In 1994, the FBI established an economic counterintelligence program as part of our national security strategy. The passage of the Economic Espionage Act of 1996 has greatly assisted the FBI in its battle against those who conduct economic espionage. The Act resolved many gaps in federal criminal laws. It fundamentally modernized our criminal code by protecting intellectual property through strong new criminal sanctions. Principally, The Economic Espionage Act created two new felony crimes. The first of the two crimes [Title 18, United States Code, Section 1831] punishes any person or company that steals trade secrets on behalf of a foreign government or entity. Persons convicted under this law face a maximum 15 year sentence and up to $500,000 fine. For organizations the fine can range up to $10,000,000.

The second crime, Section 1832, punishes the theft of trade secrets for simple criminal gain and does not require the intent to benefit a foreign entity. It carries a maximum 10 year jail term and up to a $500,000 fine for individuals and a $5,000,000 fine for organizations.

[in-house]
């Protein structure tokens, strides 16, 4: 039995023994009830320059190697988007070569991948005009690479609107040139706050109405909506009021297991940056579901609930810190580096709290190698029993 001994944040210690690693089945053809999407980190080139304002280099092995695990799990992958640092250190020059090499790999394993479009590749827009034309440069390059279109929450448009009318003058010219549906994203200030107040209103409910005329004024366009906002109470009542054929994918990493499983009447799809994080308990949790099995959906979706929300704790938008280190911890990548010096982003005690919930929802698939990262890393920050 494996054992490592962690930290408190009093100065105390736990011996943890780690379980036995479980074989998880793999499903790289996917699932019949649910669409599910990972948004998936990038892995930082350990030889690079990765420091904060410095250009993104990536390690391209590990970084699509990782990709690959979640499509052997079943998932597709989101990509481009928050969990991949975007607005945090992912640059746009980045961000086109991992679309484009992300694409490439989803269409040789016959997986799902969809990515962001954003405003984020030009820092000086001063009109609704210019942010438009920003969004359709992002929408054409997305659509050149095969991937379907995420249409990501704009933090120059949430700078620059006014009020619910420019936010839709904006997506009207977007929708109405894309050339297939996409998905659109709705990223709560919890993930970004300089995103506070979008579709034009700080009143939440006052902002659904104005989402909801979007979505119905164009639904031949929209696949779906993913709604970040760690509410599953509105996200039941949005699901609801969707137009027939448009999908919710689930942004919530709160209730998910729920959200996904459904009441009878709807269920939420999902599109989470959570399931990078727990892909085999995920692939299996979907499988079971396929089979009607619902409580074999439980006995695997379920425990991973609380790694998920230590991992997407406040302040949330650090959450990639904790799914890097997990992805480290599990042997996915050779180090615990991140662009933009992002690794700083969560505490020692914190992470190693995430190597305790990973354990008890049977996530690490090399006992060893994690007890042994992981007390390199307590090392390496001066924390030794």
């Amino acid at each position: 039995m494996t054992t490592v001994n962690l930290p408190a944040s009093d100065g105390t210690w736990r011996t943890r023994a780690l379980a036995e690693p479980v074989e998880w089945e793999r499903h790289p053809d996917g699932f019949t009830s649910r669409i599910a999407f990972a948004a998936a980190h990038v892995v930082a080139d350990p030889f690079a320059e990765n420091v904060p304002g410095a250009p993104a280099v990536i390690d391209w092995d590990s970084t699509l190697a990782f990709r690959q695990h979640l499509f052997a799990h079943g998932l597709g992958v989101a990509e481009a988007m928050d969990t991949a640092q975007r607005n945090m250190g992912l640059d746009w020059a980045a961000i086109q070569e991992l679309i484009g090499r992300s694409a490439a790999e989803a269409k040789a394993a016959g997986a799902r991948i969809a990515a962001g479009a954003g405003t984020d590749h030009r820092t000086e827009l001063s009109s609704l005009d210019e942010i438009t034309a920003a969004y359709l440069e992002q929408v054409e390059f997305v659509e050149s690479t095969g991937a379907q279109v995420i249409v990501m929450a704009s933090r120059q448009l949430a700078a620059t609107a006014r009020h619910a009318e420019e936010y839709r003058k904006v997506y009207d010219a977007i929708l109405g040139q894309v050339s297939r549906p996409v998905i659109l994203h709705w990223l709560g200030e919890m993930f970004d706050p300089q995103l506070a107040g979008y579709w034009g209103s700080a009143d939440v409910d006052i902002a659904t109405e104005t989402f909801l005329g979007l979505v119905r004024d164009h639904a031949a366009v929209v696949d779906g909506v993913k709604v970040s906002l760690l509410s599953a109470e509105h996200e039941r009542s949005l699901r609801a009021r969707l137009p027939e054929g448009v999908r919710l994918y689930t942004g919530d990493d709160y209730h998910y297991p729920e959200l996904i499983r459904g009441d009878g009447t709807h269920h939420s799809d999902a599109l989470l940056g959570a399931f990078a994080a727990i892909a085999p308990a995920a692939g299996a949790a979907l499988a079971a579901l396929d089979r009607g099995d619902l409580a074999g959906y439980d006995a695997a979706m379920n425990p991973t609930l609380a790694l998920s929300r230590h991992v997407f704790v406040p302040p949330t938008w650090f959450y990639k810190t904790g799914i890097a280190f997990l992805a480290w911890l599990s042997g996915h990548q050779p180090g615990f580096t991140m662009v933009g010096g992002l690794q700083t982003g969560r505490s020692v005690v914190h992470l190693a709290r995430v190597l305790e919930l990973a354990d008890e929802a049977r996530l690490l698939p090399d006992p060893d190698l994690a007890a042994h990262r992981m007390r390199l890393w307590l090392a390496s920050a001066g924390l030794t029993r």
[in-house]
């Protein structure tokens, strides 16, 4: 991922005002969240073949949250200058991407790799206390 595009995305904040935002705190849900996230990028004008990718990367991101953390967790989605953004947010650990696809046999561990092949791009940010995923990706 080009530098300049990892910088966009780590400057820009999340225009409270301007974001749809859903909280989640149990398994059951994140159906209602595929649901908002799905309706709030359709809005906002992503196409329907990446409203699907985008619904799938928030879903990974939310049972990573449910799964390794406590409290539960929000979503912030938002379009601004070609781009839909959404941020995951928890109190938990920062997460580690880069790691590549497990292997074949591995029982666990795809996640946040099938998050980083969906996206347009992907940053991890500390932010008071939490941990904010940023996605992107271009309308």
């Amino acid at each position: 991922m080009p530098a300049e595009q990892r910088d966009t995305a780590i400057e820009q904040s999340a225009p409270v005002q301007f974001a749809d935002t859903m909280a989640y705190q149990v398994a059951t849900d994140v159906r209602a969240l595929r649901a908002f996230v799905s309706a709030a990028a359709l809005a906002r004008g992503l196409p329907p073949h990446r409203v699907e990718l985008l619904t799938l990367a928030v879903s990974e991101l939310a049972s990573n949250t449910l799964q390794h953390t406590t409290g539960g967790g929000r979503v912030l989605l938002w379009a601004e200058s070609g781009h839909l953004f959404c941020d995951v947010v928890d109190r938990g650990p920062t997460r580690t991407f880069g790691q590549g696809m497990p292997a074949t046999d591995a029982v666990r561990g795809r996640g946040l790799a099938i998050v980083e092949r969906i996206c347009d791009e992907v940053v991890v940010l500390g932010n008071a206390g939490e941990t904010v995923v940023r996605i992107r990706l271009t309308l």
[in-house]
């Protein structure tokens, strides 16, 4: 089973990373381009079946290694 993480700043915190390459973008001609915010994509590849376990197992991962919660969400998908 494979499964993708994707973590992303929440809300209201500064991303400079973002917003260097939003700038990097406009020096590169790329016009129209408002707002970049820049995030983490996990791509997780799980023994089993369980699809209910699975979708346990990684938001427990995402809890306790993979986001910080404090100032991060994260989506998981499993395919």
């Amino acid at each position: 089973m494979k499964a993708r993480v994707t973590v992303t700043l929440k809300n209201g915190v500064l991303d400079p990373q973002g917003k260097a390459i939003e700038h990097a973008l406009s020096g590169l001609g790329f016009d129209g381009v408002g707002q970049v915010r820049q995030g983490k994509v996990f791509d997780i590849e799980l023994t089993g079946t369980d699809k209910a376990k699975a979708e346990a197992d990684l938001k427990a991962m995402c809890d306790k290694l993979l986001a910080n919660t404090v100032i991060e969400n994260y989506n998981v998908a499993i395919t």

Under the law, a trade secret is defined broadly as any proprietary information that is reasonably protected from public disclosure and that derives independent economic value from being a secret for the rightful possessor. Importantly, the Economic Espionage Act has a provision protecting the victim's trade secret from public disclosure throughout the entire court process.

Prior to the passage of this Act, the FBI was already addressing hundreds of foreign counterintelligence investigative matters concerning hostile economic intelligence activities. That pace continues. The FBI has developed significant information on that foreign economic threat, to include:

  1. identification of the foreign government sponsors of economic espionage;
  2. the economic targets of their intelligence and criminal activities; and
  3. the methods used to clandestinely and illicitly steal U.S. Government information, trades secrets and technology.

Additionally, the FBI has forged crucial partnerships with the Department of Defense, Department of Energy, and private industry to allow for prompt detection and successful investigative efforts in this area.